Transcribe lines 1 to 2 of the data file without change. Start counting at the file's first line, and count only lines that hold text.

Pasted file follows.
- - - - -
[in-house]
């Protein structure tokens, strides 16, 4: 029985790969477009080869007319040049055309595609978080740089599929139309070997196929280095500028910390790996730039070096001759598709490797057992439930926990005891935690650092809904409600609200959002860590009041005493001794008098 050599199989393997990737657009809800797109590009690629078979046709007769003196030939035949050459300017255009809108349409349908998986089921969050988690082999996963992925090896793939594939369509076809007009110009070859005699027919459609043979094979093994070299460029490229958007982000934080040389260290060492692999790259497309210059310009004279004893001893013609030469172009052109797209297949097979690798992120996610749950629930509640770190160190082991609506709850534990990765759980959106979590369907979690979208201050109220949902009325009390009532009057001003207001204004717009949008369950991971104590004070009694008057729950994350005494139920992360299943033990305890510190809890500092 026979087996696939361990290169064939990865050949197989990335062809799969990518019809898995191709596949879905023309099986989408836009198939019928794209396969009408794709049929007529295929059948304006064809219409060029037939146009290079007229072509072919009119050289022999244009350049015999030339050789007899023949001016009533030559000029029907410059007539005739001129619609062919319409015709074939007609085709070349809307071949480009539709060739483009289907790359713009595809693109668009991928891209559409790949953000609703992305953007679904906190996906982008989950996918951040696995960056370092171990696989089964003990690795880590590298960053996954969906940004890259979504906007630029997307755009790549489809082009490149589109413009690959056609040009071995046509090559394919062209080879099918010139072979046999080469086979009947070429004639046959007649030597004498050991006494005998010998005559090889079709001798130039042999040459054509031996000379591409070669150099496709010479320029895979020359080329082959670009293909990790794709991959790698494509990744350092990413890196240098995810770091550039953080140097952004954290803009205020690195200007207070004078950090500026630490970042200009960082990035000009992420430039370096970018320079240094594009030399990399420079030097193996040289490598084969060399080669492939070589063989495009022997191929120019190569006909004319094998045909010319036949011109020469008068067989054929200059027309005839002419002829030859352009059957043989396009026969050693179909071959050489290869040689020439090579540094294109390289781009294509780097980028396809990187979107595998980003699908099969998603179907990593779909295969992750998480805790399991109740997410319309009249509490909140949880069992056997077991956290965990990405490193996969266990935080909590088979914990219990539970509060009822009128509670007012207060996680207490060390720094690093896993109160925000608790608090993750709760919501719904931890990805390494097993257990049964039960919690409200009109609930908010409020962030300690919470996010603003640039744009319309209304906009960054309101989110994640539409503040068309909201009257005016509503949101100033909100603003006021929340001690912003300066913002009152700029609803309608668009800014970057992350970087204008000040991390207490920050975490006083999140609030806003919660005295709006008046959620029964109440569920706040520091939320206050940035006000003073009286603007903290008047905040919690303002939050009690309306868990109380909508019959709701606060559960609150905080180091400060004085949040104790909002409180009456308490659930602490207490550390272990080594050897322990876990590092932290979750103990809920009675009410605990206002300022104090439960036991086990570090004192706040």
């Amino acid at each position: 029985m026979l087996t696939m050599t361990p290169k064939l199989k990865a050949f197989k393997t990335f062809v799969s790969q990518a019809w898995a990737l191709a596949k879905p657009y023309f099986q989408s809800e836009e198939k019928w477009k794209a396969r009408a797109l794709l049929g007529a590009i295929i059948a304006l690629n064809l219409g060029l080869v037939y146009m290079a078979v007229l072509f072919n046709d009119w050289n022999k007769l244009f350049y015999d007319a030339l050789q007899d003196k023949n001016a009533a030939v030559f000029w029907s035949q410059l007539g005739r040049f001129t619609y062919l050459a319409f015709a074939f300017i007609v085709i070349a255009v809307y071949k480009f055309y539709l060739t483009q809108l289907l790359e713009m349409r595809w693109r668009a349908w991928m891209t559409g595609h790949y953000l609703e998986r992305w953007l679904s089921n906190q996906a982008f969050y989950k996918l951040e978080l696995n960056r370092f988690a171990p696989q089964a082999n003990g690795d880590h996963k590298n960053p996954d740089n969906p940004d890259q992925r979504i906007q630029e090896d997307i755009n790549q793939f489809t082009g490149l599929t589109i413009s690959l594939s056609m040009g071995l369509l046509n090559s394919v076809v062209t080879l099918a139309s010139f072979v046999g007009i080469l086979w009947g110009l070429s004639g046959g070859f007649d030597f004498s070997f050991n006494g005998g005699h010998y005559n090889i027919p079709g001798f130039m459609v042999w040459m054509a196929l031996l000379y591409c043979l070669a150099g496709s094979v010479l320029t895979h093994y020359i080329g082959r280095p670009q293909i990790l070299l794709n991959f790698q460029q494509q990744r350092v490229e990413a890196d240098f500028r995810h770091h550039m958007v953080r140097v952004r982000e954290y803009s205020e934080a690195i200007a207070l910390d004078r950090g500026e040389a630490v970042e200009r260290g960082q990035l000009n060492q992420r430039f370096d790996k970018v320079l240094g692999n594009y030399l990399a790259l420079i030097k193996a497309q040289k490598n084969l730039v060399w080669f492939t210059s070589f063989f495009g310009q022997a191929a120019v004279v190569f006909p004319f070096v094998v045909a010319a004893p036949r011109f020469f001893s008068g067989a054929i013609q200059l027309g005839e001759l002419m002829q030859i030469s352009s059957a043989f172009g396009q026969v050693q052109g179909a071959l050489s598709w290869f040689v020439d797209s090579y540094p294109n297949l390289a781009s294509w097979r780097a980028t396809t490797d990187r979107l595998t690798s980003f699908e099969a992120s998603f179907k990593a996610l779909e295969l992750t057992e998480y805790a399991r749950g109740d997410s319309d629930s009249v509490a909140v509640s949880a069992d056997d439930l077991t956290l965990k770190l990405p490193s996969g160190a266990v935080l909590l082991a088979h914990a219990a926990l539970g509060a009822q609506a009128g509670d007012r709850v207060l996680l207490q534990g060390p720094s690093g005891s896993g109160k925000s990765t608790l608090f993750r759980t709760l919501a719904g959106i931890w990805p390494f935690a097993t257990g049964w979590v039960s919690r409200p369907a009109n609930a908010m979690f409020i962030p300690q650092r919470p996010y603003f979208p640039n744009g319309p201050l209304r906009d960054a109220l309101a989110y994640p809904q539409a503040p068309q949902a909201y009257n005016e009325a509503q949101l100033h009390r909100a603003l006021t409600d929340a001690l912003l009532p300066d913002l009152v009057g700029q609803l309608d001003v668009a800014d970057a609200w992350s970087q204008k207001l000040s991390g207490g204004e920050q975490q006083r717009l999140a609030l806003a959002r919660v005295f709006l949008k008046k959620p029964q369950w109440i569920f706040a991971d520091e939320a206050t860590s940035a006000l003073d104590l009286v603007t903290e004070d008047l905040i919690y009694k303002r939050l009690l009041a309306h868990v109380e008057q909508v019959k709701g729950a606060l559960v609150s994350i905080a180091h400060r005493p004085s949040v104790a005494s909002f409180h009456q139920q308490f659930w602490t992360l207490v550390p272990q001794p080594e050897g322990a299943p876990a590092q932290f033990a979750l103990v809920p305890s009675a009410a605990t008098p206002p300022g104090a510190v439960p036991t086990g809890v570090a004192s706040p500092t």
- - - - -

[in-house]
């Protein structure tokens, strides 16, 4: 029985790969477009080869007319040049055309595609978080740089599929139309070997196929280095500028910390790996730039070096001759598709490797057992439930926990005891935690650092809904409600609200959002860590009041005493001794008098 050599199989393997990737657009809800797109590009690629078979046709007769003196030939035949050459300017255009809108349409349908998986089921969050988690082999996963992925090896793939594939369509076809007009110009070859005699027919459609043979094979093994070299460029490229958007982000934080040389260290060492692999790259497309210059310009004279004893001893013609030469172009052109797209297949097979690798992120996610749950629930509640770190160190082991609506709850534990990765759980959106979590369907979690979208201050109220949902009325009390009532009057001003207001204004717009949008369950991971104590004070009694008057729950994350005494139920992360299943033990305890510190809890500092 026979087996696939361990290169064939990865050949197989990335062809799969990518019809898995191709596949879905023309099986989408836009198939019928794209396969009408794709049929007529295929059948304006064809219409060029037939146009290079007229072509072919009119050289022999244009350049015999030339050789007899023949001016009533030559000029029907410059007539005739001129619609062919319409015709074939007609085709070349809307071949480009539709060739483009289907790359713009595809693109668009991928891209559409790949953000609703992305953007679904906190996906982008989950996918951040696995960056370092171990696989089964003990690795880590590298960053996954969906940004890259979504906007630029997307755009790549489809082009490149589109413009690959056609040009071995046509090559394919062209080879099918010139072979046999080469086979009947070429004639046959007649030597004498050991006494005998010998005559090889079709001798130039042999040459054509031996000379591409070669150099496709010479320029895979020359080329082959670009293909990790794709991959790698494509990744350092990413890196240098995810770091550039953080140097952004954290803009205020690195200007207070004078950090500026630490970042200009960082990035000009992420430039370096970018320079240094594009030399990399420079030097193996040289490598084969060399080669492939070589063989495009022997191929120019190569006909004319094998045909010319036949011109020469008068067989054929200059027309005839002419002829030859352009059957043989396009026969050693179909071959050489290869040689020439090579540094294109390289781009294509780097980028396809990187979107595998980003699908099969998603179907990593779909295969992750998480805790399991109740997410319309009249509490909140949880069992056997077991956290965990990405490193996969266990935080909590088979914990219990539970509060009822009128509670007012207060996680207490060390720094690093896993109160925000608790608090993750709760919501719904931890990805390494097993257990049964039960919690409200009109609930908010409020962030300690919470996010603003640039744009319309209304906009960054309101989110994640539409503040068309909201009257005016509503949101100033909100603003006021929340001690912003300066913002009152700029609803309608668009800014970057992350970087204008000040991390207490920050975490006083999140609030806003919660005295709006008046959620029964109440569920706040520091939320206050940035006000003073009286603007903290008047905040919690303002939050009690309306868990109380909508019959709701606060559960609150905080180091400060004085949040104790909002409180009456308490659930602490207490550390272990080594050897322990876990590092932290979750103990809920009675009410605990206002300022104090439960036991086990570090004192706040």